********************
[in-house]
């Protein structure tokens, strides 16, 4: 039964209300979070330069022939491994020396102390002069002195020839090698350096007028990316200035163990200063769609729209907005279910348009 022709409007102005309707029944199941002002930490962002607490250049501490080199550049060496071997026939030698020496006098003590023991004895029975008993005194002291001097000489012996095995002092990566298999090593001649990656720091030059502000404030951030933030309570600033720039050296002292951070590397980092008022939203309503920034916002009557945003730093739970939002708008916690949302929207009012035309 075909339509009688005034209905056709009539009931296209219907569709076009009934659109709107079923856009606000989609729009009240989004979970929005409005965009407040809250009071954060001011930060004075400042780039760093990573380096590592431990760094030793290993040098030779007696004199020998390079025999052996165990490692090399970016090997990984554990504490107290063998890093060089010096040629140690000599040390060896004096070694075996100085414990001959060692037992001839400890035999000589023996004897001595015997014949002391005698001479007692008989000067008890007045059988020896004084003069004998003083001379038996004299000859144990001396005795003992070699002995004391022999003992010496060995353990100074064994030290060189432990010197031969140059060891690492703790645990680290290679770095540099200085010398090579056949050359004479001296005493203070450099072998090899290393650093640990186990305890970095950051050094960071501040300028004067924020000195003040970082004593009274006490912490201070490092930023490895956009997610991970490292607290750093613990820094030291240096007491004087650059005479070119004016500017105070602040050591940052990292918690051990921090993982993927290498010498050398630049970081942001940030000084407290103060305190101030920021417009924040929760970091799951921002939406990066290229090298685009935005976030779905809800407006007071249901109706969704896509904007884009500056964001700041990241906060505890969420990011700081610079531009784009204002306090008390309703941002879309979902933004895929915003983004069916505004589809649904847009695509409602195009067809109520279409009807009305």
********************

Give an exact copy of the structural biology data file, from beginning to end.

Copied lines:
[in-house]
């Protein structure tokens, strides 16, 4: 039964209300979070330069022939491994020396102390002069002195020839090698350096007028990316200035163990200063769609729209907005279910348009 022709409007102005309707029944199941002002930490962002607490250049501490080199550049060496071997026939030698020496006098003590023991004895029975008993005194002291001097000489012996095995002092990566298999090593001649990656720091030059502000404030951030933030309570600033720039050296002292951070590397980092008022939203309503920034916002009557945003730093739970939002708008916690949302929207009012035309 075909339509009688005034209905056709009539009931296209219907569709076009009934659109709107079923856009606000989609729009009240989004979970929005409005965009407040809250009071954060001011930060004075400042780039760093990573380096590592431990760094030793290993040098030779007696004199020998390079025999052996165990490692090399970016090997990984554990504490107290063998890093060089010096040629140690000599040390060896004096070694075996100085414990001959060692037992001839400890035999000589023996004897001595015997014949002391005698001479007692008989000067008890007045059988020896004084003069004998003083001379038996004299000859144990001396005795003992070699002995004391022999003992010496060995353990100074064994030290060189432990010197031969140059060891690492703790645990680290290679770095540099200085010398090579056949050359004479001296005493203070450099072998090899290393650093640990186990305890970095950051050094960071501040300028004067924020000195003040970082004593009274006490912490201070490092930023490895956009997610991970490292607290750093613990820094030291240096007491004087650059005479070119004016500017105070602040050591940052990292918690051990921090993982993927290498010498050398630049970081942001940030000084407290103060305190101030920021417009924040929760970091799951921002939406990066290229090298685009935005976030779905809800407006007071249901109706969704896509904007884009500056964001700041990241906060505890969420990011700081610079531009784009204002306090008390309703941002879309979902933004895929915003983004069916505004589809649904847009695509409602195009067809109520279409009807009305």